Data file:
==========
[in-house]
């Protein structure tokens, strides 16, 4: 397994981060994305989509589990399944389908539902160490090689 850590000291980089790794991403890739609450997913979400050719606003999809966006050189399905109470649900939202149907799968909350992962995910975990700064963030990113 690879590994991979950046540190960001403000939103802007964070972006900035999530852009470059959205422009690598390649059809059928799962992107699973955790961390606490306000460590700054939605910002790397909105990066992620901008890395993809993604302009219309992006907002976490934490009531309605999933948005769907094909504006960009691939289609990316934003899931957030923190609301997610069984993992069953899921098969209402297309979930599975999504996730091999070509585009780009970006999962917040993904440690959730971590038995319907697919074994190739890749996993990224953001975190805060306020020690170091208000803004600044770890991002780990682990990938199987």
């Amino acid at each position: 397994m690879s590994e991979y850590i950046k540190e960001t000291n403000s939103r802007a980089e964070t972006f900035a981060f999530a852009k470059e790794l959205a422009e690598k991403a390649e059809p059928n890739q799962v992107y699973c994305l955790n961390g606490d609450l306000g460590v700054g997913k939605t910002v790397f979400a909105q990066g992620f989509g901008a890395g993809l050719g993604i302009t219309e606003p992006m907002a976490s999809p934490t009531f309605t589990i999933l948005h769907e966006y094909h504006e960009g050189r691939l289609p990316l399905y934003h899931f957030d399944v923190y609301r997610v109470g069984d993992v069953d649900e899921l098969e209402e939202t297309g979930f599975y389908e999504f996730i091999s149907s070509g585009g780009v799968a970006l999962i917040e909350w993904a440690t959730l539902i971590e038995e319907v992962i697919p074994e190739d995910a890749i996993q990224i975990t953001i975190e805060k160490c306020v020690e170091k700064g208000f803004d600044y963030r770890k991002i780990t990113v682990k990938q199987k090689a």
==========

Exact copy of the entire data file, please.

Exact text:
[in-house]
């Protein structure tokens, strides 16, 4: 397994981060994305989509589990399944389908539902160490090689 850590000291980089790794991403890739609450997913979400050719606003999809966006050189399905109470649900939202149907799968909350992962995910975990700064963030990113 690879590994991979950046540190960001403000939103802007964070972006900035999530852009470059959205422009690598390649059809059928799962992107699973955790961390606490306000460590700054939605910002790397909105990066992620901008890395993809993604302009219309992006907002976490934490009531309605999933948005769907094909504006960009691939289609990316934003899931957030923190609301997610069984993992069953899921098969209402297309979930599975999504996730091999070509585009780009970006999962917040993904440690959730971590038995319907697919074994190739890749996993990224953001975190805060306020020690170091208000803004600044770890991002780990682990990938199987």
């Amino acid at each position: 397994m690879s590994e991979y850590i950046k540190e960001t000291n403000s939103r802007a980089e964070t972006f900035a981060f999530a852009k470059e790794l959205a422009e690598k991403a390649e059809p059928n890739q799962v992107y699973c994305l955790n961390g606490d609450l306000g460590v700054g997913k939605t910002v790397f979400a909105q990066g992620f989509g901008a890395g993809l050719g993604i302009t219309e606003p992006m907002a976490s999809p934490t009531f309605t589990i999933l948005h769907e966006y094909h504006e960009g050189r691939l289609p990316l399905y934003h899931f957030d399944v923190y609301r997610v109470g069984d993992v069953d649900e899921l098969e209402e939202t297309g979930f599975y389908e999504f996730i091999s149907s070509g585009g780009v799968a970006l999962i917040e909350w993904a440690t959730l539902i971590e038995e319907v992962i697919p074994e190739d995910a890749i996993q990224i975990t953001i975190e805060k160490c306020v020690e170091k700064g208000f803004d600044y963030r770890k991002i780990t990113v682990k990938q199987k090689a």